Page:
“Since time immemorial” Swan River First Nation (SRFN) has used the land near Lesser Slave Lake, says Dustin Twin.
Twin was on SRFN council for six years. Before that he was involved in consultation for SRFN. He was part of a protest which led to the formation of the Swan River First Nation Traditional Use Preserve.
The location of the preserve is a compromise, says Twin.
In the 1990s, says Twin, Swan River members started having concerns about not enough undisturbed land to support members who wanted to practice traditional land-use.
Traditional land-uses that members want to do include hunting, foraging for food and medicine, trapping, and fishing.
At the time, the members used House Mountain just south of Kinuso the most. From 2008 to 2010, the First Nation did a study to find the “most intact areas,” adds Twin. This identified a portion of the other side of Hwy. 33 next to Grizzly Ridge Wildland Provincial Park. The First Nation decided to claim this as a Traditional Land-Use Preserve. They sent letters to the provincial government announcing their intention.
A couple of years later, a local mill decided to log part of that area. At the same time, Driftpile Cree Nation had land it didn’t want logged.
Both Driftpile and Swan River decided to hold culture camps on the area they didn’t want logged.
“We did the same thing at the same time,” says Twin.
The culture camps protest started in-depth conversations with West Fraser, which ended in the understanding that the area was “a complete no go,” says Twin. “It’s progressed quite a ways.”
The stance of SRFN is that “the preserve is the preserve – not even salvage or maintenance,” says Twin.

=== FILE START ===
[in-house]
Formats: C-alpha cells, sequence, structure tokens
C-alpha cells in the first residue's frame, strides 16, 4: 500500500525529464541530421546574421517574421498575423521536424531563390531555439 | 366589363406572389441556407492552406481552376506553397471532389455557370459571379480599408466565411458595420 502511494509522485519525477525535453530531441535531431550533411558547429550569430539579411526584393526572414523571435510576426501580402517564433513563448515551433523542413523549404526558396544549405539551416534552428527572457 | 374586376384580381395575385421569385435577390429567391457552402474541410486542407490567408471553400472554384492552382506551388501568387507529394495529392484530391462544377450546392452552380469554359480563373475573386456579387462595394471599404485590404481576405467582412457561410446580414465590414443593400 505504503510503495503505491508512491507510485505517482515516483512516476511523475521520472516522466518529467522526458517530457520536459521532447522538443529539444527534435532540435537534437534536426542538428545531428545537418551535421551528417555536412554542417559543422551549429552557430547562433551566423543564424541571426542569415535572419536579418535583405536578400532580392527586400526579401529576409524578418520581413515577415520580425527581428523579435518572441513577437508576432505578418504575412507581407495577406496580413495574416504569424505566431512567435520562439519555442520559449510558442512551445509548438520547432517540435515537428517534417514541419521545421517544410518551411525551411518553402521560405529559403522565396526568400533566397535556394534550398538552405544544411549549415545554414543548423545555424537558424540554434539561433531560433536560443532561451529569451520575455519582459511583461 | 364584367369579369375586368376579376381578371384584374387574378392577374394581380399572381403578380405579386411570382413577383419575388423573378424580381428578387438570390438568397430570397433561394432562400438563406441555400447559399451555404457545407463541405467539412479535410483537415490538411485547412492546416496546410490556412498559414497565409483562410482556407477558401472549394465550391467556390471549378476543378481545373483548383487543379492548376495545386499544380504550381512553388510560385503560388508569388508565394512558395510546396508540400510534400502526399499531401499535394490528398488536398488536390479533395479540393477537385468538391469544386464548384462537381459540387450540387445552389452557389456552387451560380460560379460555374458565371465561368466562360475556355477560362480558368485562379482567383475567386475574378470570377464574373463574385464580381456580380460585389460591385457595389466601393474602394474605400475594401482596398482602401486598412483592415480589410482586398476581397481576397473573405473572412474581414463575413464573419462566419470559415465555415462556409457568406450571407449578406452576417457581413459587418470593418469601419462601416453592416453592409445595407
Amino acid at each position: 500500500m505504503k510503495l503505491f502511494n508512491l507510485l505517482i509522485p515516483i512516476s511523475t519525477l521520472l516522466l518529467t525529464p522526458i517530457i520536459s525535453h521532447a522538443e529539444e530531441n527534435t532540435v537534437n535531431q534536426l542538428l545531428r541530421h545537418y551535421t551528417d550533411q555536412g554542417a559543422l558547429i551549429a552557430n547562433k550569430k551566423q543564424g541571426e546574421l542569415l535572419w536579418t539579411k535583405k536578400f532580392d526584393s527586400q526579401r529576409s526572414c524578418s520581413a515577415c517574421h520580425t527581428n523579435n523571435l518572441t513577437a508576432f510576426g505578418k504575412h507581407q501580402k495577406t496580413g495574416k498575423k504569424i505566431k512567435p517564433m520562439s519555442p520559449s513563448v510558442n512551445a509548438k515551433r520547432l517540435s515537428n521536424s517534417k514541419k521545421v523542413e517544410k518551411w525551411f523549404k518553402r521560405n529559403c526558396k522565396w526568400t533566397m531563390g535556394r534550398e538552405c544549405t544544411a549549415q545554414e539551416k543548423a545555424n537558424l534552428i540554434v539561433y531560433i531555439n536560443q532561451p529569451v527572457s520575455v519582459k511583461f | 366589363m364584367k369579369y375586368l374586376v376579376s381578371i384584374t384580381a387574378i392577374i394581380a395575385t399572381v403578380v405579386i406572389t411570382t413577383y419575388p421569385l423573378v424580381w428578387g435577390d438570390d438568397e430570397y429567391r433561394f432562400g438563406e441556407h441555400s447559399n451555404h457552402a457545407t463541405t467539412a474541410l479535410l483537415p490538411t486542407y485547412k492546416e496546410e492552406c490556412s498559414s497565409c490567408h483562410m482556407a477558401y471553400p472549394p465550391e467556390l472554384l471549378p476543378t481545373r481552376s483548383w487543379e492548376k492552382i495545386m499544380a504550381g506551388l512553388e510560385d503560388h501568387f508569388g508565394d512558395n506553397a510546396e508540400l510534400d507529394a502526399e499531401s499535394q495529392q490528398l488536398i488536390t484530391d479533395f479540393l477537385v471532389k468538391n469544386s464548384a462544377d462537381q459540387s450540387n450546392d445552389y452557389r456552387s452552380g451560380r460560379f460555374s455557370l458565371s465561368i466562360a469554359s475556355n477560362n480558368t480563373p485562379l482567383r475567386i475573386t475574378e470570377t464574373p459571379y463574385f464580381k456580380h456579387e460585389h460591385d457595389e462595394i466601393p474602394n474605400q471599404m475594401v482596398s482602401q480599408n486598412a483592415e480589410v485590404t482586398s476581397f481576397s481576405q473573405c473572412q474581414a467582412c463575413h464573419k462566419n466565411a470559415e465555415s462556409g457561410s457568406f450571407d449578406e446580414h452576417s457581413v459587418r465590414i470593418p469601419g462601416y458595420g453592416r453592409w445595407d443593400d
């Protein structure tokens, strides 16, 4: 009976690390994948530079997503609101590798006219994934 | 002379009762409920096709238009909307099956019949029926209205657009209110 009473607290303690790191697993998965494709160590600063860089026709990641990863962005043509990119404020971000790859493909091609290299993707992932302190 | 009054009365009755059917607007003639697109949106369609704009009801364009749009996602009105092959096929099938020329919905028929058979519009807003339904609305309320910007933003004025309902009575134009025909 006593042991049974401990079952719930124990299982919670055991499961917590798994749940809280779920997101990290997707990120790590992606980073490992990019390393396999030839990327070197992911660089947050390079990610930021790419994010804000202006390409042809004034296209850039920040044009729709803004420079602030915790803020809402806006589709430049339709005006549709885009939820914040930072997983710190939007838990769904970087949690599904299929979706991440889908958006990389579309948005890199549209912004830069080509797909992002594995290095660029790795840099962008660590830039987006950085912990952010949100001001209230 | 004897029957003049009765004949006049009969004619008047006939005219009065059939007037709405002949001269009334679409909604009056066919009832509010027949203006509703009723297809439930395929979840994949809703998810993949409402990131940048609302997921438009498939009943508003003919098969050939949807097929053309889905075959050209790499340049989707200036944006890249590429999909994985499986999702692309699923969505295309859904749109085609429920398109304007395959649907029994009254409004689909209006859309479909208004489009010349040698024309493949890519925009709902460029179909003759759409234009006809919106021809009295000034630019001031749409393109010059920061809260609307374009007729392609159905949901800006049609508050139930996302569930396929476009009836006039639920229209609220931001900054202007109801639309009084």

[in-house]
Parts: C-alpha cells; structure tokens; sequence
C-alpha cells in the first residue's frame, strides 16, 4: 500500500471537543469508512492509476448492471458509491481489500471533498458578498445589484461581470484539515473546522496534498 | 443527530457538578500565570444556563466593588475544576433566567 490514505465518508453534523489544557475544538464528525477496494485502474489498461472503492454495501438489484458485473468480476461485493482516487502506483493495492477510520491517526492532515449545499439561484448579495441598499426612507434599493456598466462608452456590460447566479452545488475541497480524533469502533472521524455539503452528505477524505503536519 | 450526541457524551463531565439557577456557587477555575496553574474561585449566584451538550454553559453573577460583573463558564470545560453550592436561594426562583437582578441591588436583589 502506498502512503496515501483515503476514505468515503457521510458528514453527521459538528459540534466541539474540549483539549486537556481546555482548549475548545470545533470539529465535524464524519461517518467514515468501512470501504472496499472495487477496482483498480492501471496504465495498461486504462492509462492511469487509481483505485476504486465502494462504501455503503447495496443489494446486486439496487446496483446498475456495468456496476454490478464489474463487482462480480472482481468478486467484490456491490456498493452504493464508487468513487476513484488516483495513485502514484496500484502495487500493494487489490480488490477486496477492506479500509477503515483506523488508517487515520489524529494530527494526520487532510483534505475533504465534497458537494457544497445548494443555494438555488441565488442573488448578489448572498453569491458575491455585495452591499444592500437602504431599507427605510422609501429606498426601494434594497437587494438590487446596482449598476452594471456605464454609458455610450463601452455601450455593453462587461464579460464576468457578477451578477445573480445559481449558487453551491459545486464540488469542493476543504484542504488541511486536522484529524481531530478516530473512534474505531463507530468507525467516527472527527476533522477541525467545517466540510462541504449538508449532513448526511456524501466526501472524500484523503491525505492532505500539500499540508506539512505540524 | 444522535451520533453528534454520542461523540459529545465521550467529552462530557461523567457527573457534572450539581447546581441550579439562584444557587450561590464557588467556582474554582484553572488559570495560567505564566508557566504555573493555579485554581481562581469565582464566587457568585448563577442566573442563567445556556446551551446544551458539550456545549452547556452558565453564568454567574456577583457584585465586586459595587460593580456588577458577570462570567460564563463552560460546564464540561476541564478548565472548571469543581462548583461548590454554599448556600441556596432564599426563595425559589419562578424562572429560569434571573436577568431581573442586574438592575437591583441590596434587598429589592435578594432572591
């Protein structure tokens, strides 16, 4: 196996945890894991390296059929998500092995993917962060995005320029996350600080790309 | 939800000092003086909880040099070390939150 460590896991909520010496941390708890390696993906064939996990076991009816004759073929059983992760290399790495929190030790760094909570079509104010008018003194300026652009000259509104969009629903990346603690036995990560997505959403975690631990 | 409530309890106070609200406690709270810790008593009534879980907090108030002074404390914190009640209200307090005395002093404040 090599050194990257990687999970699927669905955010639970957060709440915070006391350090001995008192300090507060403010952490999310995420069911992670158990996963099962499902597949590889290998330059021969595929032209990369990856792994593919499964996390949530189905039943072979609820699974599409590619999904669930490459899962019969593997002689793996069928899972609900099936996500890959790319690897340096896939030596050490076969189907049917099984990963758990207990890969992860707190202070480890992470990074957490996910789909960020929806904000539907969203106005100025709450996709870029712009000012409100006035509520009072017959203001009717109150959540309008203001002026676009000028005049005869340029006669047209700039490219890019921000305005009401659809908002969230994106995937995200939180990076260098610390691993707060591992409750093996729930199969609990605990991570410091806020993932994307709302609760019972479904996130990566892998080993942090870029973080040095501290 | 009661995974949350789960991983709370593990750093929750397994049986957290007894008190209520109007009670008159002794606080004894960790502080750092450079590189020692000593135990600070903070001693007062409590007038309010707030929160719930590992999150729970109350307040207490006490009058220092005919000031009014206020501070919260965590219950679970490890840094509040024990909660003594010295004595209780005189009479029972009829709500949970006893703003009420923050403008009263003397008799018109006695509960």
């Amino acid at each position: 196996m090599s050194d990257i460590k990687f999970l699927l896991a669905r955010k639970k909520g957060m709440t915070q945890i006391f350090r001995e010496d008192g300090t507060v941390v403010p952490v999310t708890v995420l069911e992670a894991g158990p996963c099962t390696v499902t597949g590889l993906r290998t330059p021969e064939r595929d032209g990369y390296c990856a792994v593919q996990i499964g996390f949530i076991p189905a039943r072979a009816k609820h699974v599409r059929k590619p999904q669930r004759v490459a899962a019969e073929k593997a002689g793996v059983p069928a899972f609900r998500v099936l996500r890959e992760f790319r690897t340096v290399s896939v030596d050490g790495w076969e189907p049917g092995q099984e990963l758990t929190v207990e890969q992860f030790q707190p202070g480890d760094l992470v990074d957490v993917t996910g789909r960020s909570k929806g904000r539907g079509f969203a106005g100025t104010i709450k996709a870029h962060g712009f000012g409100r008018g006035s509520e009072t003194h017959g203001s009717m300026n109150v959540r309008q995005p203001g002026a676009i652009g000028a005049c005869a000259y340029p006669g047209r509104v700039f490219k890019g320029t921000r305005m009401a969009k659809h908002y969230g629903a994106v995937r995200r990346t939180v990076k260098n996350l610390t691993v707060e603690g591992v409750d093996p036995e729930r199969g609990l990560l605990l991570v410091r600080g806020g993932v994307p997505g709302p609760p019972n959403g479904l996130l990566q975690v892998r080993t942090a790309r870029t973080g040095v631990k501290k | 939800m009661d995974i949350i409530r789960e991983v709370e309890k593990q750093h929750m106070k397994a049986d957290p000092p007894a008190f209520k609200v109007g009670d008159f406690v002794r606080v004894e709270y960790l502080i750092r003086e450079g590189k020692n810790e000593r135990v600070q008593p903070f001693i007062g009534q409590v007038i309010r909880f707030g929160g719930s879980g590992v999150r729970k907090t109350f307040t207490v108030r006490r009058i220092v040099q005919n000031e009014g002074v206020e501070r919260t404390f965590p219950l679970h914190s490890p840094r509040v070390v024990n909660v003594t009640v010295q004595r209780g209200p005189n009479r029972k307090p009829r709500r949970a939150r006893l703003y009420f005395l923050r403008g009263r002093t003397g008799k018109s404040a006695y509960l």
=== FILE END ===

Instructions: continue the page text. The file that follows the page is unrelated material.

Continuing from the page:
The preserve falls within the portfolio of Todd Bailey, SRFN director of forestry consultation.
In May, the consultation department led a three-day workshop with community members on their meaningful exercise of rights outlined in Treaty 8.
One of the things which came out of the workshop was “the importance of the preserve,” says Bailey. Swan River is “planning for seven generations,” and “intact areas is an important part of that.”
Swan River members identified hunting, medicinal plant foraging, and peaceful enjoyment as some of the uses for the land, says Bailey.
Peaceful enjoyment is a legal term, adds Twin. “For us coming out here, there’s a sovereignty aspect to it.”
Swan River holds cultural hunting camps on the preserve, but wants to do more. It is looking into building a trail system based on the medicine wheel.
“We want to be able to get around without too much impact,” says Twin.
Swan River also bought a trapline which is partially on the preserve.
Swan River provides land-based learning for both Swan River School and Kinuso School. Swan River elders teach young people traditional skills and about culture.
In the future, Swan River would like to do some of this on the preserve.
Treaty 8 was signed on June 21, 1899. It includes northern Alberta, parts of northern B.C. and Saskatchewan, and a portion of the Northwest Territories.
The Treaty 8 Tribal Association says, “Treaty rights include rights to areas used for hunting, fishing, cultural activities and burial grounds within all of Treaty 8. Wherever a Treaty 8 member is in Treaty 8 territory, he or she has rights within the whole territory, not just his or her own traditional land.”
Many Swan River members, including young people, are interested in (or do) traditional harvesting in some way, says Twin.
by Pearl Lorentzen